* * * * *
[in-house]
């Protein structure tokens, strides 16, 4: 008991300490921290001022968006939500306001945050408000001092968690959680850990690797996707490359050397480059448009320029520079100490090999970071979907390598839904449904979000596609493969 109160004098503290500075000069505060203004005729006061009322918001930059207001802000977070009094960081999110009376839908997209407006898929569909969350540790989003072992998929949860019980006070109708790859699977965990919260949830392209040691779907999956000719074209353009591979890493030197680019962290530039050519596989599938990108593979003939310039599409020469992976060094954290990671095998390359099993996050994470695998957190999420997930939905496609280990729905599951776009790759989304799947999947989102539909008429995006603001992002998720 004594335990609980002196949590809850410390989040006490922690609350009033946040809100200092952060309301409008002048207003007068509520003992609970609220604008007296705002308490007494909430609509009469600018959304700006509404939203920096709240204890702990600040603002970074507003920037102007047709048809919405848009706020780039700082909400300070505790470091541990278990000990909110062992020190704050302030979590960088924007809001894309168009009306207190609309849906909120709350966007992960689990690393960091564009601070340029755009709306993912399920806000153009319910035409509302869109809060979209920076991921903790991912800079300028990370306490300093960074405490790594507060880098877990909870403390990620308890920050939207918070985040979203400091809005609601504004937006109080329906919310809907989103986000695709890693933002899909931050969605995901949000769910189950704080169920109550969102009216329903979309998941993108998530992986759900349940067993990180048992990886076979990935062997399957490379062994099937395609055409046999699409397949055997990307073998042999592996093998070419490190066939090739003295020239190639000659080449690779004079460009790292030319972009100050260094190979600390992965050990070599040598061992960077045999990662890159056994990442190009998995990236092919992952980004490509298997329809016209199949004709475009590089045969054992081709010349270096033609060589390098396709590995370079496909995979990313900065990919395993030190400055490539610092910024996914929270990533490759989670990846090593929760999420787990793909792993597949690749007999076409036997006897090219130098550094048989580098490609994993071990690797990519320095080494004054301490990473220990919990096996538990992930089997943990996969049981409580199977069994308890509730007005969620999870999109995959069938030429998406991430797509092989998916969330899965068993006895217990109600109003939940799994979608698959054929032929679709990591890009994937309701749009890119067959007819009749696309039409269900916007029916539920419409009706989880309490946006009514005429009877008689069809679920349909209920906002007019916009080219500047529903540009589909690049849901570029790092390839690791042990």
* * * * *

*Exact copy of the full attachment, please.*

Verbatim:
[in-house]
């Protein structure tokens, strides 16, 4: 008991300490921290001022968006939500306001945050408000001092968690959680850990690797996707490359050397480059448009320029520079100490090999970071979907390598839904449904979000596609493969 109160004098503290500075000069505060203004005729006061009322918001930059207001802000977070009094960081999110009376839908997209407006898929569909969350540790989003072992998929949860019980006070109708790859699977965990919260949830392209040691779907999956000719074209353009591979890493030197680019962290530039050519596989599938990108593979003939310039599409020469992976060094954290990671095998390359099993996050994470695998957190999420997930939905496609280990729905599951776009790759989304799947999947989102539909008429995006603001992002998720 004594335990609980002196949590809850410390989040006490922690609350009033946040809100200092952060309301409008002048207003007068509520003992609970609220604008007296705002308490007494909430609509009469600018959304700006509404939203920096709240204890702990600040603002970074507003920037102007047709048809919405848009706020780039700082909400300070505790470091541990278990000990909110062992020190704050302030979590960088924007809001894309168009009306207190609309849906909120709350966007992960689990690393960091564009601070340029755009709306993912399920806000153009319910035409509302869109809060979209920076991921903790991912800079300028990370306490300093960074405490790594507060880098877990909870403390990620308890920050939207918070985040979203400091809005609601504004937006109080329906919310809907989103986000695709890693933002899909931050969605995901949000769910189950704080169920109550969102009216329903979309998941993108998530992986759900349940067993990180048992990886076979990935062997399957490379062994099937395609055409046999699409397949055997990307073998042999592996093998070419490190066939090739003295020239190639000659080449690779004079460009790292030319972009100050260094190979600390992965050990070599040598061992960077045999990662890159056994990442190009998995990236092919992952980004490509298997329809016209199949004709475009590089045969054992081709010349270096033609060589390098396709590995370079496909995979990313900065990919395993030190400055490539610092910024996914929270990533490759989670990846090593929760999420787990793909792993597949690749007999076409036997006897090219130098550094048989580098490609994993071990690797990519320095080494004054301490990473220990919990096996538990992930089997943990996969049981409580199977069994308890509730007005969620999870999109995959069938030429998406991430797509092989998916969330899965068993006895217990109600109003939940799994979608698959054929032929679709990591890009994937309701749009890119067959007819009749696309039409269900916007029916539920419409009706989880309490946006009514005429009877008689069809679920349909209920906002007019916009080219500047529903540009589909690049849901570029790092390839690791042990």